The mystery fish of the day, crab in the shell
at just £10, therefore sounds like the bargain deal of the century, but as the
Yorkshireman himself might tell you, you don’t get owt for nowt. The shell has been
roughly hewn open to resemble an extra wide size 11 Croc belonging to a person
with oedema issues. The filling, finely ground flakes of crab meat, baked with
parmesan and breadcrumbs is pretty modest in flavour and quantity, not saved by
some very ordinary chips and a bowl of peas fresh from the freezer.
The promising sounding rump of lamb and cockles is, we are informed, ten minutes after ordering, off. Thus, having not done the steak thing this year and always getting asked about where to get a good one, we procure a ribeye with béarnaise (£29.95). With that fine, 35-day aged, grass-fed Scottish beef from the Duke of Buccleuch’s estate, what could possibly go wrong?
Instead of the requested medium rare, it comes incinerated, not just charred but tasting of bitter soot. It takes a special skill to ruin a piece of lovely flesh for others, as I am sure Melania Trump would concur, and my great sadness is that some proud beast has been pampered and led to its fate, only for its existence to be erased from the cosmos with such indignity.
Yes, we can have a replacement, if we want, but
will take a while, we are warned. We press on, dousing this dead open grain in
not enough béarnaise to see if we can revive it. It is beyond help.
A dangling bunch of “roasted” vine tomatoes taste of nothing a quick few minutes in the microwave couldn’t achieve. The “triple cooked” chips (different chips to the ones with the crab) have had a long day.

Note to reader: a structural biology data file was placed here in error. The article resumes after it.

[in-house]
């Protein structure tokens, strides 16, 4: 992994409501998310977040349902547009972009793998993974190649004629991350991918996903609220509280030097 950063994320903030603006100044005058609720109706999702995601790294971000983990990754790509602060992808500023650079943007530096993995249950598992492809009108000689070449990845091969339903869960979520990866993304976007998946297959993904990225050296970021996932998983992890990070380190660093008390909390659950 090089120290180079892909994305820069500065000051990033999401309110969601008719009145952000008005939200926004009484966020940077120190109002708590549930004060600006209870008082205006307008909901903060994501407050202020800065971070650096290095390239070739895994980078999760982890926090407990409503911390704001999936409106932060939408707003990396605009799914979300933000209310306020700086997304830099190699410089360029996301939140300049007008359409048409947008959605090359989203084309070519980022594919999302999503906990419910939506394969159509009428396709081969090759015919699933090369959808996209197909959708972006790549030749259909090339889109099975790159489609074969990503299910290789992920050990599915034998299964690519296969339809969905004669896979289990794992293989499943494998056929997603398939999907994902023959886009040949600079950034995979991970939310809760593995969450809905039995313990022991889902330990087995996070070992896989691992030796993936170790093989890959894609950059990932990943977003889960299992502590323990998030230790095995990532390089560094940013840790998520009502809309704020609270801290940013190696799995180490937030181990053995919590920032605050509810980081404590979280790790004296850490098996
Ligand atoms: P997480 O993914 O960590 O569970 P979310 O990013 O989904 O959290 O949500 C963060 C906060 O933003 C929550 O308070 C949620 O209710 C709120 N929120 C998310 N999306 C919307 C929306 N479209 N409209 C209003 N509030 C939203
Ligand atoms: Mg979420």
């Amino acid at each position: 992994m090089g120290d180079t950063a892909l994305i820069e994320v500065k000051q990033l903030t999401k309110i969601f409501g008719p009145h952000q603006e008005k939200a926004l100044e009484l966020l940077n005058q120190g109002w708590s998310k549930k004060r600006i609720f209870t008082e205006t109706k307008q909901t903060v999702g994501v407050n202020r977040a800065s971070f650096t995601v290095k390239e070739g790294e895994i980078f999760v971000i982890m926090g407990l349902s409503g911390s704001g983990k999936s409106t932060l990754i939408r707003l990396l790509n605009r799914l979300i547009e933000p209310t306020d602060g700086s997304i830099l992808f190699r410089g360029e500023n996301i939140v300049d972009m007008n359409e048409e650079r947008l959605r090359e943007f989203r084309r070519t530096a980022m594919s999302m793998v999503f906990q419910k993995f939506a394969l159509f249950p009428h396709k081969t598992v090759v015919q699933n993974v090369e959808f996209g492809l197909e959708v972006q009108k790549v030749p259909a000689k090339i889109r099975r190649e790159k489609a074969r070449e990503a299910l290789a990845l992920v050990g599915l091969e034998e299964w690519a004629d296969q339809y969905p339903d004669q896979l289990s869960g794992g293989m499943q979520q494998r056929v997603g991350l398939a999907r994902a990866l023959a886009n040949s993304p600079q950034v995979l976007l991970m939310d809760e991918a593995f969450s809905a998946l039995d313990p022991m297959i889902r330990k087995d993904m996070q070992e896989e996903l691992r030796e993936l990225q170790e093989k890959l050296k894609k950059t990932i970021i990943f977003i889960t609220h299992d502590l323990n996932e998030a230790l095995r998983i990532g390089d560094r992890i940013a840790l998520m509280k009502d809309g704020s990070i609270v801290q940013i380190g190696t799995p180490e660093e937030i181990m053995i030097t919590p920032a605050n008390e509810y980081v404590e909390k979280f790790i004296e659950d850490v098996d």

Trifle Wally Lad (named after a chef at the Connaught
many years ago) is one of Marco’s signature puddings; sweet and creamy
enough to take the offence away. But
that is off too, so we end up with one poached pear (£6) and two spoons.
Sitting on a passionfruit sauce with a set vanilla cream, the promise is dashed
by two seams of brown running through the inside.
In the end, they knock 20 percent off the bill as well as the mandatory - “discretionary" - 12.5 percent tip to sugar the blow of what would have been a total approaching £140 (inc a couple of lemonades and three glasses of wine).
I have no desire to get on some high horse about Marco and stock cubes and selling out and all that, but someone has got to care and if not him, who?
He might have been fondly known as the enfant terrible of cooking, but much of this was just terrible.
As for the tour guide, the search goes on.
Marco Pierre White Wheeler’s Of St James’, The Pullman Hotel, Monarchs Quay, Kings Dock, L3 4FP. 0151 945 1010
All scored reviews are unannounced, impartial, paid for by Confidential and completely independent of any commercial relationship. Venues are rated against the best examples of their type: 1-5: saw your leg off and eat it, 6-9: Netflix and chill, 10-11: if you're passing, 12-13: good, 14-15: very good, 16-17: excellent, 18-19: pure class, 20: cooked by God him/herself.
Oysters 5/10; prawn cocktail 6/10, crab 4/10, steak 0/10, triple cooked chips 3/10, peas and chips 4/10, pear 3/10
Helpful but inexpert and understaffed
Cold, generic hotel vibe